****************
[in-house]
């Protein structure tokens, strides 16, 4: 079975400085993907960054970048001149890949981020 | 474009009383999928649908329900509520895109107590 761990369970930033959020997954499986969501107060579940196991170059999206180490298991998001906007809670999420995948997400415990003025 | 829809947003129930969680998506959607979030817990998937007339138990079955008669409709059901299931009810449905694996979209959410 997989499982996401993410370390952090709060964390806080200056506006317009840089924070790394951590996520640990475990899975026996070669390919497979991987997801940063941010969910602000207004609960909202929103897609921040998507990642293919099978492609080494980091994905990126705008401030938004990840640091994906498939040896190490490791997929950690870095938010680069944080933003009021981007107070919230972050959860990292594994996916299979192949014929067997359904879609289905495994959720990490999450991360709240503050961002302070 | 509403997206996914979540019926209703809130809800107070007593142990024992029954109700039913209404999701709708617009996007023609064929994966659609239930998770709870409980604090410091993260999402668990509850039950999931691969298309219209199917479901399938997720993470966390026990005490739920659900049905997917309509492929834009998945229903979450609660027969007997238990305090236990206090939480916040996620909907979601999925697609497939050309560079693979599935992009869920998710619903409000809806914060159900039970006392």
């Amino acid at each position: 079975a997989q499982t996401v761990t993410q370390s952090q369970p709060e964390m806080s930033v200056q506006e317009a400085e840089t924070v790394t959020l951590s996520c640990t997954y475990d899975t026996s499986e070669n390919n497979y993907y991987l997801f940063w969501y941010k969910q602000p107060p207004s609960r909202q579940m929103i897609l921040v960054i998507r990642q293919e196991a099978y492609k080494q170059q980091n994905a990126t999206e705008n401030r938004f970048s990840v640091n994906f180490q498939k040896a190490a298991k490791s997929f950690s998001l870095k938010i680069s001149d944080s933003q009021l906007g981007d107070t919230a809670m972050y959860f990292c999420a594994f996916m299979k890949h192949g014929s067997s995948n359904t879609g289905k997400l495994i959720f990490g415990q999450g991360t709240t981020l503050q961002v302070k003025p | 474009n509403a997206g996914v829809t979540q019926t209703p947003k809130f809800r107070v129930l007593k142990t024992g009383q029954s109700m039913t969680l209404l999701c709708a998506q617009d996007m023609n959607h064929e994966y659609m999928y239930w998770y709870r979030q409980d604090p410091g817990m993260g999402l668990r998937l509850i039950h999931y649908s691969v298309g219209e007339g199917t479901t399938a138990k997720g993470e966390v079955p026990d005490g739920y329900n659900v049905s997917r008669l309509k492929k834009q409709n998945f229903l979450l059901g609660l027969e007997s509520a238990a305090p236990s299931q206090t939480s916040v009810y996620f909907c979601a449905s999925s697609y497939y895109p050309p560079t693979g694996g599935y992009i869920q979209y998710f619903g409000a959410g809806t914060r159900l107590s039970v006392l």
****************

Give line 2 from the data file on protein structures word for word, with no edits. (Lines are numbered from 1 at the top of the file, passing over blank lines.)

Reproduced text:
């Protein structure tokens, strides 16, 4: 079975400085993907960054970048001149890949981020 | 474009009383999928649908329900509520895109107590 761990369970930033959020997954499986969501107060579940196991170059999206180490298991998001906007809670999420995948997400415990003025 | 829809947003129930969680998506959607979030817990998937007339138990079955008669409709059901299931009810449905694996979209959410 997989499982996401993410370390952090709060964390806080200056506006317009840089924070790394951590996520640990475990899975026996070669390919497979991987997801940063941010969910602000207004609960909202929103897609921040998507990642293919099978492609080494980091994905990126705008401030938004990840640091994906498939040896190490490791997929950690870095938010680069944080933003009021981007107070919230972050959860990292594994996916299979192949014929067997359904879609289905495994959720990490999450991360709240503050961002302070 | 509403997206996914979540019926209703809130809800107070007593142990024992029954109700039913209404999701709708617009996007023609064929994966659609239930998770709870409980604090410091993260999402668990509850039950999931691969298309219209199917479901399938997720993470966390026990005490739920659900049905997917309509492929834009998945229903979450609660027969007997238990305090236990206090939480916040996620909907979601999925697609497939050309560079693979599935992009869920998710619903409000809806914060159900039970006392």